We played with Brush Strokes today, creating goofy sentences which may have described ourselves or the adorable children walking through the hallways. See... writing is not as bad as you think.
Absolute: "Faces reddened, voices raised, the frustrated teachers attempted to keep order during class on the chaotic Friday before Halloween."
Appositive: "Mr. Coller, an old-school Punisher, stomped down the hall to inform students that the bell had rung."
Participle: "Leading the children around the high school hallways, parents puffed their proud chests forward as they walked."
Adjectives Out of Order: "The lengthy announcements, tired and overdue, boomed over the recently repaired loudspeaker."
Active Verb: "Photographers flashed their cameras in every classroom, hoping to catch the perfect shot for yearbook."
Today we continued reading Nathaniel Hawthorne's "The Minister's Black Veil". If you are absent, take a look on the Short Story drop down box under ELA 11 Regents (to the left on this web page). You can find the entire text there. You may want to open another tab and bring up the dictionary for those more difficult vocab words.
Today we began to read "The Minster's Black Veil", a story about a mysterious choice by a misunderstood preacher. Hawthorne writes psychological stories like the one I told you in class today, "The Scarlet Letter". He is known for his strong vocabulary and morbid symbolism. In class, the students used sticky notes to tag complicated vocabulary words and write their definitions. Get ready to do it again tomorrow and until we complete the story.
When we are done with this story, we will be having a SHORT STORY UNIT TEST, where you will be required to know the stories, their titles, the brush strokes and their labels, and the six traits of writing. Do not take this test lightly. It will require STUDYING on your part.
Have a great night!
2nd period - Read the rest of "Rip Van Winkle"; talked about literary elements - great discussion!
8th period - Made a class chart comparing Walter Mitty to his dreamworld. Discussed how to figure this out on
Today we looked at the stories you read while I was away. Second period, we continued reading "Rip Van Winkle", where a man woke up 100 years after he fell asleep.
Eighth period spent the period highlighting portions of Walter Mitty's character in the short story, "The Secret Life of Walter Mitty". They noticed that the author flipped back and forth between reality and Mitty's dreamworld. What a difference between these two places!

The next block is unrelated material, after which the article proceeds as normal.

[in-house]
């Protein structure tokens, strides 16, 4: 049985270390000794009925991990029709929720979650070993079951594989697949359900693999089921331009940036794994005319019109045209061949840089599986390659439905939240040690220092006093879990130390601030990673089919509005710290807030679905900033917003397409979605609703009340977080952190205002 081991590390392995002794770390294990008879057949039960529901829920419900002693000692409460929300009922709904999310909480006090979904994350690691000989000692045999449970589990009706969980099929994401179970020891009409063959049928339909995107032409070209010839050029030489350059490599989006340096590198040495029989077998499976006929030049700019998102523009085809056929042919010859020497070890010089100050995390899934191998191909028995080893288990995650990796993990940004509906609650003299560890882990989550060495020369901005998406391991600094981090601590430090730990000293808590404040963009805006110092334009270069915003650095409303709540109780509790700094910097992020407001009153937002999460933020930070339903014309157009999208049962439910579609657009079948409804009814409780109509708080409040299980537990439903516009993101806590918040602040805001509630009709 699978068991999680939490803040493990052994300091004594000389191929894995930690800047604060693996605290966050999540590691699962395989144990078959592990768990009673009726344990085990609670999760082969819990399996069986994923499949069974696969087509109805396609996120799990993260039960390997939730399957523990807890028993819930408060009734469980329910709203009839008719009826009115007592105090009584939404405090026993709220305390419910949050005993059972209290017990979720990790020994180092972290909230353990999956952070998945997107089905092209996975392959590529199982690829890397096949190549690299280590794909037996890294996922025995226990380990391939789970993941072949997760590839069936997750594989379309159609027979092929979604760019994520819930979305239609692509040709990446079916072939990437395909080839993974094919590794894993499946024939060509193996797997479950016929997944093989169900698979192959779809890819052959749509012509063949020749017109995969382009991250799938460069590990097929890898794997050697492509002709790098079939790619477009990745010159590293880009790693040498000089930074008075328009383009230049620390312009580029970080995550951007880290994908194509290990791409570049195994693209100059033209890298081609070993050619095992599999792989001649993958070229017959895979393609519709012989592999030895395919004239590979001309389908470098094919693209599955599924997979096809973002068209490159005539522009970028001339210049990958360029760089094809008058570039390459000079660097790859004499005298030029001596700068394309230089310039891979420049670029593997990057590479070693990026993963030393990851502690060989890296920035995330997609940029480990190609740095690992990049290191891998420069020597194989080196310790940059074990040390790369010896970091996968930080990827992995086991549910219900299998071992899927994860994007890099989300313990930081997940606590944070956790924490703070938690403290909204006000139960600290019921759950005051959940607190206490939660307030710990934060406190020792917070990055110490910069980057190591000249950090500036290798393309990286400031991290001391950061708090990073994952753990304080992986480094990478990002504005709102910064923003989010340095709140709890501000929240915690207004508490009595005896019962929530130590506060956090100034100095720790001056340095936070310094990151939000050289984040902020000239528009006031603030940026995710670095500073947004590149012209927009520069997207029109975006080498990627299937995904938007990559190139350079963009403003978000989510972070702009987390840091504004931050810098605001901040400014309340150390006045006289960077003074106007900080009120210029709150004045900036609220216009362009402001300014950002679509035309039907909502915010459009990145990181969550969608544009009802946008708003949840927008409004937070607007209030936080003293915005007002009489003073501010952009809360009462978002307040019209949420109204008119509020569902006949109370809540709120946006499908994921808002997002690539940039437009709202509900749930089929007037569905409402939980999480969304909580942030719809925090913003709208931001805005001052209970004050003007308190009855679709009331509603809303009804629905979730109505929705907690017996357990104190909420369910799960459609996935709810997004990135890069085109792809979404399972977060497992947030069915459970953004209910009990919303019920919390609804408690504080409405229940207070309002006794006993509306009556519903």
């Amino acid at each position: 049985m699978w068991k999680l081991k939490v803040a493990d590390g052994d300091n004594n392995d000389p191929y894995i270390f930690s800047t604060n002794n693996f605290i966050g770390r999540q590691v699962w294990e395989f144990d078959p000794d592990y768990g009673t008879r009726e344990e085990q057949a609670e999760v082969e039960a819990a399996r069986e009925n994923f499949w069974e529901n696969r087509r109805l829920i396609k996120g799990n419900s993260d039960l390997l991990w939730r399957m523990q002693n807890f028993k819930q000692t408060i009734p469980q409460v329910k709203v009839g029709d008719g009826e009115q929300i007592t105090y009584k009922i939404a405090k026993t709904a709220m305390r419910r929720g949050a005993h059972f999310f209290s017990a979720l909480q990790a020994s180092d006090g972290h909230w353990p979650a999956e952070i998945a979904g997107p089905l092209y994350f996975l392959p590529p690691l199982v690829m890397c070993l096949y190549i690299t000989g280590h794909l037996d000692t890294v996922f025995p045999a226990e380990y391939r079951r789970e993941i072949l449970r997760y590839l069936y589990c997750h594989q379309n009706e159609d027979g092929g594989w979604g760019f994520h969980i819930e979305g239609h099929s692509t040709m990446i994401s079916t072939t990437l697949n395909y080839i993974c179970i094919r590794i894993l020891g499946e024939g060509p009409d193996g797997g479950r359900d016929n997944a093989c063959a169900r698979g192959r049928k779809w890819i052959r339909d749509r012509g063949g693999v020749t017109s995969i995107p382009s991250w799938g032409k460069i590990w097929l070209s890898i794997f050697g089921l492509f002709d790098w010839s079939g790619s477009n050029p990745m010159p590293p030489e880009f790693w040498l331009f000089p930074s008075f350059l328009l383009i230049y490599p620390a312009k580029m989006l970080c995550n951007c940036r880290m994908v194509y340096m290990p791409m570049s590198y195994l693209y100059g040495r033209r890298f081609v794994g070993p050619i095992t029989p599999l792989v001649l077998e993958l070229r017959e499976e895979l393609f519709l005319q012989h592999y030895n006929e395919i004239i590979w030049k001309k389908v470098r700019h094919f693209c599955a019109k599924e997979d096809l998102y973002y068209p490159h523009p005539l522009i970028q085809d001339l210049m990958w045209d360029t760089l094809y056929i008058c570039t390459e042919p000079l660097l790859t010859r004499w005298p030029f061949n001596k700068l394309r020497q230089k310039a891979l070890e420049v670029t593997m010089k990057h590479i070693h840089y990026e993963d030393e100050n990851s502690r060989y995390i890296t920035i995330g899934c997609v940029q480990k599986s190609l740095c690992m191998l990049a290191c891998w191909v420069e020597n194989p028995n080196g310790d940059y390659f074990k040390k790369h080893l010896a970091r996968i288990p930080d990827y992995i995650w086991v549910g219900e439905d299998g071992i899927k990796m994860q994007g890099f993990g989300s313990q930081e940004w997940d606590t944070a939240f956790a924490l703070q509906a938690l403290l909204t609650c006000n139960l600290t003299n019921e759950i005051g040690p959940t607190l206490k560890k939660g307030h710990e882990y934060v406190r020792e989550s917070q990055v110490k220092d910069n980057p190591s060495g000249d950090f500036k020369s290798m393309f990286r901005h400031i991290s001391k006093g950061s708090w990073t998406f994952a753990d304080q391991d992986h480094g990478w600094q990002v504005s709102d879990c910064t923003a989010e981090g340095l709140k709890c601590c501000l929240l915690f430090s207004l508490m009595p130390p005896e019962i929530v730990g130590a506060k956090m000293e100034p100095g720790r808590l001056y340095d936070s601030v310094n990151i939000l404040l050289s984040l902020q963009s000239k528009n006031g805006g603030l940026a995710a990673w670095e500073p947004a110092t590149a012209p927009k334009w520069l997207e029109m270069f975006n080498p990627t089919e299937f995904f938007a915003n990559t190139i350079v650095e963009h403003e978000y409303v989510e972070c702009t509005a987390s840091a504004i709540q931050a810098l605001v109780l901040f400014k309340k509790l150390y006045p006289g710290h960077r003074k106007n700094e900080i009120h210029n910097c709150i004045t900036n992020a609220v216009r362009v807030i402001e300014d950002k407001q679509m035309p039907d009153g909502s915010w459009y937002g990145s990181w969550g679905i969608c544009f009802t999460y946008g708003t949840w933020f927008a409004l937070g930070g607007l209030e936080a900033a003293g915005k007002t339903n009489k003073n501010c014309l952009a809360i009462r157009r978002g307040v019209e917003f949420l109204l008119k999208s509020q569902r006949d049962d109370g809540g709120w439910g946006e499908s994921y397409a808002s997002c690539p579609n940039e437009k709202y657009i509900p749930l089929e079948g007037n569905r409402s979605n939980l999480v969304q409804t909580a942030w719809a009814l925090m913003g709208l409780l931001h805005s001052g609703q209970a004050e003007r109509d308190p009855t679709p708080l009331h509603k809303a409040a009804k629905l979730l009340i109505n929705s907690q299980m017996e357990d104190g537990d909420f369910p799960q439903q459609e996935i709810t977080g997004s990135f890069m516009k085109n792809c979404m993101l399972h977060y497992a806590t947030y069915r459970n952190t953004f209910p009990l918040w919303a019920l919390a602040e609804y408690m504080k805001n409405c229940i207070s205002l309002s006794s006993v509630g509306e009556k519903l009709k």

See you tomorrow.
Today we learned our second brush stroke, the appositive.
An APPOSITIVE is a renaming of a noun in the sentence, placed next to the noun. Let's say my core sentence has to do with the JV girls soccer team:
**The JV girls soccer team won against JD last night!
What other names can you give that team other than "the JV girls soccer team"? These are some that I found:
**The JV girls soccer team, my friends, won against JD last night!
**A team who knows their way around the soccer field, the JV girls soccer team, won against JD last night!
Be sure to put commas between the appositive and the rest of the sentence.
TO CHECK YOUR WORK:
**Cross out the main noun, the one for which you created the appositive. Does the sentence still work? If it does, you're GOLDEN!
My dog, a Boston Terrier, is cute. (You can cross out "my dog" and the sentence would read, "A Boston Terrier is cute." It still works.)
My dog, who peed on the carpet last night, is cute. (If you cross out "my dog," the sentence reads, "Who peed on the carpet last night, is cute." This doesn't work.) NOTE: This is a grammatically correct sentence; it's just NOT an appositive.
See if you can create a few appositives on your own. Be creative.
Today we will take a short break from "To Build a Fire" in order to learn some BRUSH STROKES. No, that doesn't mean that we are painting with paint, but we are going to learn to paint pictures with our WORDS. Think about it; most sentences that students write are no better than what a third grader can produce. Knowing that, I want to give you the tools to create more vivid and powerful sentences, to get across the idea that is floating around in your head.
The first BRUSH STROKE we will learn today is the ABSOLUTE.
Engine smoking, tailpipe rattling, the car went into the parking lot.
Today we'll practice creating these sentences. I hope you have fun! (No, I'm not being sarcastic; I actually do think people can enjoy writing and producing exciting written work.)
Have a great day.
So far in the story we have met the man, representing knowledge, and the dog, who is surviving by instinct. In class we filled out a chart detailing which thoughts/actions would differentiate the man from the dog. We will read again today.
Your homework (due today) was to do the vocabulary sheet
Today we took a closer look at the story "A&P" and the poems that are in the same packet - "The Sailor" and "WMML, WMMD". The questions we answered in class were: What do these literary pieces have to do with each other? What are the common themes?
We then began to read Jack London's "To Build a Fire", written in a NATURALISTIC style about a man who has chosen to face the elements of the Yukon without acknowledging the wisdom of the men who have gone before him. If you want to look up more about Jack London, click here.
Have a great night!